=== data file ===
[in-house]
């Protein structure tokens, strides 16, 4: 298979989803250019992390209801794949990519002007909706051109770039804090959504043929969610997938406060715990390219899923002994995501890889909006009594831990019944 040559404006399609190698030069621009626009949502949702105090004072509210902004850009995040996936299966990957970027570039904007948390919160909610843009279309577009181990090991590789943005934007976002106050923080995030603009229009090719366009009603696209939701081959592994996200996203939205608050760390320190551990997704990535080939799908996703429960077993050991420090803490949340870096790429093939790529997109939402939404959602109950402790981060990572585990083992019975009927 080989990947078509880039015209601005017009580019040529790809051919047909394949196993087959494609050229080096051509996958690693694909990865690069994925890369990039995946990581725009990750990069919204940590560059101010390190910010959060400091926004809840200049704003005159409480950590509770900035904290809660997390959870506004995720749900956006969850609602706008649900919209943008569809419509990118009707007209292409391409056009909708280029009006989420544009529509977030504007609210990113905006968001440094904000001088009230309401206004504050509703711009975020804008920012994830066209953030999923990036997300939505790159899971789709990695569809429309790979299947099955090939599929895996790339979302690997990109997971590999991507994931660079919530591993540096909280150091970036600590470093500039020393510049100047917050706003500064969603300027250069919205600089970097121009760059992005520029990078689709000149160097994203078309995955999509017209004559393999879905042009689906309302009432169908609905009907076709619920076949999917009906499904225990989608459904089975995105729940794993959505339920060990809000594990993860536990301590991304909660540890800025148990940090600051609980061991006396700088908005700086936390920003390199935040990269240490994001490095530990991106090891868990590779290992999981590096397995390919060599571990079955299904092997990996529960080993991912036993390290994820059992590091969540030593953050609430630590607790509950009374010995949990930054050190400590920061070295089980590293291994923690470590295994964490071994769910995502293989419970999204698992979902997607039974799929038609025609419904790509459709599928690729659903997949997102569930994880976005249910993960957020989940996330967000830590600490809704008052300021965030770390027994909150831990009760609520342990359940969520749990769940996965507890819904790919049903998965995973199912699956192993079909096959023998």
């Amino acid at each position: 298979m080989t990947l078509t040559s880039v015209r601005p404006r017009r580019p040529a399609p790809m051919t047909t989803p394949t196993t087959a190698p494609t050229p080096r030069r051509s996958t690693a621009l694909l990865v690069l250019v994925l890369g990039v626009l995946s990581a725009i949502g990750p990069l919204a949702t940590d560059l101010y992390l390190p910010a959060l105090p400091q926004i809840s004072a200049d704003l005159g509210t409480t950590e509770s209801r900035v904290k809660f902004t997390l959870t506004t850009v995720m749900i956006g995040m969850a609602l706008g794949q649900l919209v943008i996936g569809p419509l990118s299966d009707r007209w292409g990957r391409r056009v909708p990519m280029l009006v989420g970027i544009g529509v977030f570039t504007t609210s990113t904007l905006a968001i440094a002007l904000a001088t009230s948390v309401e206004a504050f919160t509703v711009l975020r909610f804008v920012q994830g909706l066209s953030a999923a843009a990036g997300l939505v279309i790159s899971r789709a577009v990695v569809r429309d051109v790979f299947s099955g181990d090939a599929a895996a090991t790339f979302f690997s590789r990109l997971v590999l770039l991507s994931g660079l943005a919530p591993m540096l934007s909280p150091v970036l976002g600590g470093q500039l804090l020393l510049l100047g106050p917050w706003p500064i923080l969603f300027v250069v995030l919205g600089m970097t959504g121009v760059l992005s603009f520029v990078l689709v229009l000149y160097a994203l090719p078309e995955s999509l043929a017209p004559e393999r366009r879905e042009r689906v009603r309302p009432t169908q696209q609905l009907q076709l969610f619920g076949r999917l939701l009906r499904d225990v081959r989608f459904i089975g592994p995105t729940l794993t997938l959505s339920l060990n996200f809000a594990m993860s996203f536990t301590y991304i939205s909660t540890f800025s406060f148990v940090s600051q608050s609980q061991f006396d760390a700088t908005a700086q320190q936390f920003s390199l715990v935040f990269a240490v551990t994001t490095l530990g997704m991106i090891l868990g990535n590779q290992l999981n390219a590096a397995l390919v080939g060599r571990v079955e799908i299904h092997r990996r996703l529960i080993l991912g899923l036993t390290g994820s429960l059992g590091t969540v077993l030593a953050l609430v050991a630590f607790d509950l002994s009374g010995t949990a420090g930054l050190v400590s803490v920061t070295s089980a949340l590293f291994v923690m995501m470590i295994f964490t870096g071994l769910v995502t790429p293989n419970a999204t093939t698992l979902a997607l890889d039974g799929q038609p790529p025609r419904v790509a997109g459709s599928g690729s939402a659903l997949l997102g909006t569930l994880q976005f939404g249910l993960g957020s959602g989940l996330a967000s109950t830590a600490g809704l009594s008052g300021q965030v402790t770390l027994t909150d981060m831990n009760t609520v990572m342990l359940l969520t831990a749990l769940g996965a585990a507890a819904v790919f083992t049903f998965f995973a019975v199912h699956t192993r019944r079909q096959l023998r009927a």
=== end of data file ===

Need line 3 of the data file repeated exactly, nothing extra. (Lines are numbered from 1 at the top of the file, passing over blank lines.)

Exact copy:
């Amino acid at each position: 298979m080989t990947l078509t040559s880039v015209r601005p404006r017009r580019p040529a399609p790809m051919t047909t989803p394949t196993t087959a190698p494609t050229p080096r030069r051509s996958t690693a621009l694909l990865v690069l250019v994925l890369g990039v626009l995946s990581a725009i949502g990750p990069l919204a949702t940590d560059l101010y992390l390190p910010a959060l105090p400091q926004i809840s004072a200049d704003l005159g509210t409480t950590e509770s209801r900035v904290k809660f902004t997390l959870t506004t850009v995720m749900i956006g995040m969850a609602l706008g794949q649900l919209v943008i996936g569809p419509l990118s299966d009707r007209w292409g990957r391409r056009v909708p990519m280029l009006v989420g970027i544009g529509v977030f570039t504007t609210s990113t904007l905006a968001i440094a002007l904000a001088t009230s948390v309401e206004a504050f919160t509703v711009l975020r909610f804008v920012q994830g909706l066209s953030a999923a843009a990036g997300l939505v279309i790159s899971r789709a577009v990695v569809r429309d051109v790979f299947s099955g181990d090939a599929a895996a090991t790339f979302f690997s590789r990109l997971v590999l770039l991507s994931g660079l943005a919530p591993m540096l934007s909280p150091v970036l976002g600590g470093q500039l804090l020393l510049l100047g106050p917050w706003p500064i923080l969603f300027v250069v995030l919205g600089m970097t959504g121009v760059l992005s603009f520029v990078l689709v229009l000149y160097a994203l090719p078309e995955s999509l043929a017209p004559e393999r366009r879905e042009r689906v009603r309302p009432t169908q696209q609905l009907q076709l969610f619920g076949r999917l939701l009906r499904d225990v081959r989608f459904i089975g592994p995105t729940l794993t997938l959505s339920l060990n996200f809000a594990m993860s996203f536990t301590y991304i939205s909660t540890f800025s406060f148990v940090s600051q608050s609980q061991f006396d760390a700088t908005a700086q320190q936390f920003s390199l715990v935040f990269a240490v551990t994001t490095l530990g997704m991106i090891l868990g990535n590779q290992l999981n390219a590096a397995l390919v080939g060599r571990v079955e799908i299904h092997r990996r996703l529960i080993l991912g899923l036993t390290g994820s429960l059992g590091t969540v077993l030593a953050l609430v050991a630590f607790d509950l002994s009374g010995t949990a420090g930054l050190v400590s803490v920061t070295s089980a949340l590293f291994v923690m995501m470590i295994f964490t870096g071994l769910v995502t790429p293989n419970a999204t093939t698992l979902a997607l890889d039974g799929q038609p790529p025609r419904v790509a997109g459709s599928g690729s939402a659903l997949l997102g909006t569930l994880q976005f939404g249910l993960g957020s959602g989940l996330a967000s109950t830590a600490g809704l009594s008052g300021q965030v402790t770390l027994t909150d981060m831990n009760t609520v990572m342990l359940l969520t831990a749990l769940g996965a585990a507890a819904v790919f083992t049903f998965f995973a019975v199912h699956t192993r019944r079909q096959l023998r009927a």